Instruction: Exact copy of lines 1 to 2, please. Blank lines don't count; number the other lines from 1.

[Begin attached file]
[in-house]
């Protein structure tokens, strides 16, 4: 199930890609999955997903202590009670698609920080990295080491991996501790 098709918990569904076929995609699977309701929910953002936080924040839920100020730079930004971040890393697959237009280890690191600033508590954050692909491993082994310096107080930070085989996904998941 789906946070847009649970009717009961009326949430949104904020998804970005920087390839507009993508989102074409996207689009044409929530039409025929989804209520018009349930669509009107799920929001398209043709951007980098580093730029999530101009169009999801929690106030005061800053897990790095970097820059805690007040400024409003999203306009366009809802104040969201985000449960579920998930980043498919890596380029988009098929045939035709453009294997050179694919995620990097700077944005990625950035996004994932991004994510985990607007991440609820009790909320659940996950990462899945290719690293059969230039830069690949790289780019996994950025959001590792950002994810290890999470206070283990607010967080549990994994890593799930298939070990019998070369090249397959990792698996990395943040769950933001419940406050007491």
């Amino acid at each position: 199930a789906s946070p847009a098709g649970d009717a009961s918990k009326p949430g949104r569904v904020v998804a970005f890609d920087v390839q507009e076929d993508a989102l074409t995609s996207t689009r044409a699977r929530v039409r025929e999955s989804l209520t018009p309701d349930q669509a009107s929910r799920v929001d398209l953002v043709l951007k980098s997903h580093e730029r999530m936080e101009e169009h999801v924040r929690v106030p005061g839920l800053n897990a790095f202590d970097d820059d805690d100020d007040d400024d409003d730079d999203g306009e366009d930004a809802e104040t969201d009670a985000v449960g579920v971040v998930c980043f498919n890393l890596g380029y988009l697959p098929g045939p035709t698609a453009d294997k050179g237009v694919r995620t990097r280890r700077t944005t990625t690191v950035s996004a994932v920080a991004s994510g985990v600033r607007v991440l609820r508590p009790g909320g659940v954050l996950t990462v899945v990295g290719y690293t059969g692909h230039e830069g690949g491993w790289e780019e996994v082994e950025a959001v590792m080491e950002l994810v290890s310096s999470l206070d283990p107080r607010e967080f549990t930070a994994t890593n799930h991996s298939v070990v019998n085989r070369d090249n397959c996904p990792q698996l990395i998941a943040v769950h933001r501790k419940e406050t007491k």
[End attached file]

[in-house]
């Protein structure tokens, strides 16, 4: 199930890609999955997903202590009670698609920080990295080491991996501790 098709918990569904076929995609699977309701929910953002936080924040839920100020730079930004971040890393697959237009280890690191600033508590954050692909491993082994310096107080930070085989996904998941 789906946070847009649970009717009961009326949430949104904020998804970005920087390839507009993508989102074409996207689009044409929530039409025929989804209520018009349930669509009107799920929001398209043709951007980098580093730029999530101009169009999801929690106030005061800053897990790095970097820059805690007040400024409003999203306009366009809802104040969201985000449960579920998930980043498919890596380029988009098929045939035709453009294997050179694919995620990097700077944005990625950035996004994932991004994510985990607007991440609820009790909320659940996950990462899945290719690293059969230039830069690949790289780019996994950025959001590792950002994810290890999470206070283990607010967080549990994994890593799930298939070990019998070369090249397959990792698996990395943040769950933001419940406050007491």